Collective Bargaining Issues: International Draft


Last week, Major League Baseball presented a proposal on (some) core economics to the MLB Players Association. Among the features included in the league’s offer: the implementation of a draft for the acquisition of international amateur players.

The league’s interest in an international draft is nothing new. MLB pushed for its inclusion during negotiations on the 2016-21 collective bargaining agreement as well. The MLBPA didn’t agree to one during the last round of CBA talks, although the union did consent to a modification of the existing international signing period setup. In the last CBA, team spending pools allotted for international amateur signees were hard-capped. That proved a much tighter restriction than had been in place under the previous CBA, when teams could exceed their allotted bonus pools (and often did in dramatic fashion) so long as they were willing to accept spending limitations in each of the subsequent two seasons.

Thus far in CBA negotiations, the union has continued to propose alternatives to an international draft, report Maria Torres, Ken Rosenthal and Evan Drellich of The Athletic. However, as The Athletic covers in a lengthy and detailed piece, members of various constituencies — MLB, the MLBPA, player reps, buscones (essentially hybrid trainers/agents for Latin American amateurs), players and team officials — believe the process for acquiring amateur players from Latin America needs some form of adjustment.

Under the current system, amateur players not subject to the domestic draft (i.e. those outside the United States, Canada and Puerto Rico) are eligible to sign with clubs after they turn 16 years old. While players have to wait until that age to officially sign, however, it is common practice for teams to come to verbal agreements with prospects multiple years in advance as part of a race for talent that The Athletic writes has accelerated since the introduction of hard caps.

The league has pointed to a desire to stamp out such early agreements as justification for its desire for a draft. Those kinds of early deals can leave players out in the cold. Teams can agree to verbal deals with players that, when summed together, exceed the value of their allotted cap. With the rules prohibiting clubs from honoring all their commitments, the team may circle back to second or third tier prospects and require that they lower their bonus demand. The player often has little recourse but to do so. Unlike a domestic high school prospect, international signees don’t typically have a looming college commitment as negotiating leverage. And while they could try to shop their services to other teams, many clubs will already have verbally committed the entirety of their bonus pools to other players in the signing class.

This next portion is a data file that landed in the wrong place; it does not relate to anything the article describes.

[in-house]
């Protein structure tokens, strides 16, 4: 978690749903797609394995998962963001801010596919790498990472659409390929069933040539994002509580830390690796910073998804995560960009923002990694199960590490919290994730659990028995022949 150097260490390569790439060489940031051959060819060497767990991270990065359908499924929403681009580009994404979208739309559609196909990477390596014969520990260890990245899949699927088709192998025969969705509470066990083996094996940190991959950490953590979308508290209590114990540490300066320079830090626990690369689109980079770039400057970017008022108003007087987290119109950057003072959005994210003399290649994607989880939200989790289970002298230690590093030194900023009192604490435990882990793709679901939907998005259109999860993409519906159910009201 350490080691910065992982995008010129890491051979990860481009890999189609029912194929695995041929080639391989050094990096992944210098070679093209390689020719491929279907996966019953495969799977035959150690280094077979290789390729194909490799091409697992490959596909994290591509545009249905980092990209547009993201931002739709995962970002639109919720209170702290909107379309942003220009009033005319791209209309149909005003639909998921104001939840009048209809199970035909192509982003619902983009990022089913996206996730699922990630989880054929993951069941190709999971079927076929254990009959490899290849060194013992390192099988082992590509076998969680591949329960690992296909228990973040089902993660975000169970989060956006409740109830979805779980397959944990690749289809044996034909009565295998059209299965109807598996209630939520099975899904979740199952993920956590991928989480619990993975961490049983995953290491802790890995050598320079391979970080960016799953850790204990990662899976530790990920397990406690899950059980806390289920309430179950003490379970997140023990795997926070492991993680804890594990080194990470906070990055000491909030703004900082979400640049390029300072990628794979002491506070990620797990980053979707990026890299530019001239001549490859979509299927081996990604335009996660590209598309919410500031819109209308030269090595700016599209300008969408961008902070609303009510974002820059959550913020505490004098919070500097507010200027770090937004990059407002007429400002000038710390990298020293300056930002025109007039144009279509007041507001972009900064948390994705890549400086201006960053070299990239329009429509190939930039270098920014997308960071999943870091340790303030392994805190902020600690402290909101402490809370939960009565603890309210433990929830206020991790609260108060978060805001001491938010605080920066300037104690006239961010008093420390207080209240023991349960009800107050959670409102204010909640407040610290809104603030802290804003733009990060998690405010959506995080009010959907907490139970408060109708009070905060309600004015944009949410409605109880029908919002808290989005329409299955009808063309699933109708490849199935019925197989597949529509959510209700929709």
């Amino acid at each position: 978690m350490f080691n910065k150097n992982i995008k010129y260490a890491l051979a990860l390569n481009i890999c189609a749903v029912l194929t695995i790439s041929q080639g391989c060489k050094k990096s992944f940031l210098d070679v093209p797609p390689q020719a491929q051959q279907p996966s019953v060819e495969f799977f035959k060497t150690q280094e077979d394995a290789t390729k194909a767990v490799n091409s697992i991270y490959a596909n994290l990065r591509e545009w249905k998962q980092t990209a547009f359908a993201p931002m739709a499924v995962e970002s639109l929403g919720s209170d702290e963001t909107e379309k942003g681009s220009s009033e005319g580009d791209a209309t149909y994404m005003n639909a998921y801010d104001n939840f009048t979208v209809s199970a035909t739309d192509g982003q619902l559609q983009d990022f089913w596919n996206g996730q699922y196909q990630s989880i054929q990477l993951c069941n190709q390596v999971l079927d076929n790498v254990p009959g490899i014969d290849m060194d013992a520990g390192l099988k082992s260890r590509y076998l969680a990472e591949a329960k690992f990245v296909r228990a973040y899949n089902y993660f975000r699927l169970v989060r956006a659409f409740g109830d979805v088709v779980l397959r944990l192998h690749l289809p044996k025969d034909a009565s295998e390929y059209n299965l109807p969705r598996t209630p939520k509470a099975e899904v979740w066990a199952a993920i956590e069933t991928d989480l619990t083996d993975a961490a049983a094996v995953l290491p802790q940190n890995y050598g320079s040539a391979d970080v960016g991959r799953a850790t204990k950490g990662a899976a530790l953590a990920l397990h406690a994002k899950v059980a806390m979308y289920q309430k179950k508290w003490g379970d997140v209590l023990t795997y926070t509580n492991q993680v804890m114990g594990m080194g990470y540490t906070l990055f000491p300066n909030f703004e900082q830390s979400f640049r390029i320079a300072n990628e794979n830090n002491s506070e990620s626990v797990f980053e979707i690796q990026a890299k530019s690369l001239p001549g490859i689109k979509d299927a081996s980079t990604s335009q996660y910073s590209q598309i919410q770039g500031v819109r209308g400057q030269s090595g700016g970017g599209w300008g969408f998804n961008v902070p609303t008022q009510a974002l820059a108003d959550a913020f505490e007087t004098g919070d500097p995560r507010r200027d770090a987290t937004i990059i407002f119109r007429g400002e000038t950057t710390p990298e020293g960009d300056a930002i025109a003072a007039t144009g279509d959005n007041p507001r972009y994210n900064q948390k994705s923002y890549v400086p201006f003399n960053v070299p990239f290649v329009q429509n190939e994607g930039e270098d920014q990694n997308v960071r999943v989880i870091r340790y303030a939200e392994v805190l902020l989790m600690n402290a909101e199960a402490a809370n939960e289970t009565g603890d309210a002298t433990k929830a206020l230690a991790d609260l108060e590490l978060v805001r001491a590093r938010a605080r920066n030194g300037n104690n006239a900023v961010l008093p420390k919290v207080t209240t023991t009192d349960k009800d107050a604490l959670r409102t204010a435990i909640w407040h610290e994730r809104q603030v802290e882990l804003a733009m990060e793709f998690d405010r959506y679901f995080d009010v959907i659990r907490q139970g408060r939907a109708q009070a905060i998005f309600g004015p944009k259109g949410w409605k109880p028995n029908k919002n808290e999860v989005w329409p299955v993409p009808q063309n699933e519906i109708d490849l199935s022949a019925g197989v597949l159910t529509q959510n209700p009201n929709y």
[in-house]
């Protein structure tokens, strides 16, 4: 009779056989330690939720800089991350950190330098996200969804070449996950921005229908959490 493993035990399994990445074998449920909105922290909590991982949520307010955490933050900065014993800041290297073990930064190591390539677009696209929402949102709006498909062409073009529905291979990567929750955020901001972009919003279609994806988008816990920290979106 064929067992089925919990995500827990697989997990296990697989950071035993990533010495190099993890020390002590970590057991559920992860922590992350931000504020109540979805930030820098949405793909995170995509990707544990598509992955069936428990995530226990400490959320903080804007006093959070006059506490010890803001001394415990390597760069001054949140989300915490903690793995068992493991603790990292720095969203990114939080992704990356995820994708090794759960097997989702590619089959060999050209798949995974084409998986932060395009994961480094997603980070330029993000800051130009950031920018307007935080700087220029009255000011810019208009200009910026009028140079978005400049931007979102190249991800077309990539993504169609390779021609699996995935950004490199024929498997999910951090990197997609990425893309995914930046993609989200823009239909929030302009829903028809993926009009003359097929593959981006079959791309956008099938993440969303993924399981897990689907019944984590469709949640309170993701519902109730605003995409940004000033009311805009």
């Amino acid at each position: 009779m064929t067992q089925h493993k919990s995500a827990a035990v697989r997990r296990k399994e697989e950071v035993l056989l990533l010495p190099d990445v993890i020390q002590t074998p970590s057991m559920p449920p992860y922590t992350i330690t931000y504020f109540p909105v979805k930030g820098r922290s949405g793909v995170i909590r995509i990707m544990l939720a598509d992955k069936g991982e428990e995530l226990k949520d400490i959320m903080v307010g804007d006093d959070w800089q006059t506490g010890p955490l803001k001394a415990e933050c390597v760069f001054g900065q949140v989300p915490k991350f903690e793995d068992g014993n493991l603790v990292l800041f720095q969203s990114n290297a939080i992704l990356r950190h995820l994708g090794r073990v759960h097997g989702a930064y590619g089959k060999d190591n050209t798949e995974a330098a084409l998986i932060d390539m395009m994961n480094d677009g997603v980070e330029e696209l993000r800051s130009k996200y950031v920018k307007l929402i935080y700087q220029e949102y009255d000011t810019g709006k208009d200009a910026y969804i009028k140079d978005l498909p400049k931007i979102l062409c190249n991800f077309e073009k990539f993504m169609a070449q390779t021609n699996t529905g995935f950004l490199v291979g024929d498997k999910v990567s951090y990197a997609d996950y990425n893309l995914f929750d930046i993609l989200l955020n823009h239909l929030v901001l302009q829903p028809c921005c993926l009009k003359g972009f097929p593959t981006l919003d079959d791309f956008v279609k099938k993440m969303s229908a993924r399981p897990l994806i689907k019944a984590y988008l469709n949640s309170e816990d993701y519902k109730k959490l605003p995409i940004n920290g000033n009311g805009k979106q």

That said, the union doesn’t seem to agree that an international draft is the optimal solution. Implementing a draft inherently removes the player’s flexibility to choose their first employer, an element which the union finds concerning. According to The Athletic, the MLBPA would prefer the league implement and stringently enforce a ban on verbal agreements with players below the age of 15. The union is also pursuing more flexibility for teams to roll over funds from their annual bonus pools, which isn’t permitted under the current system.

In addition to concerns about early agreements, The Athletic article raises myriad other problems with the current setup. Ulises Cabrera, a player representative with Octagon, claims to Torres and Rosenthal that some scouts have taken under-the-table payments from buscones to arrange deals with players from outside their assigned geographical purview. The piece also goes into detail about concerns including lesser pay for international prospects relative to domestic draftees of a similar caliber and eradicating performance-enhancing drug use. It is well worth reading in full for a picture of the numerous issues that need to be ironed out.

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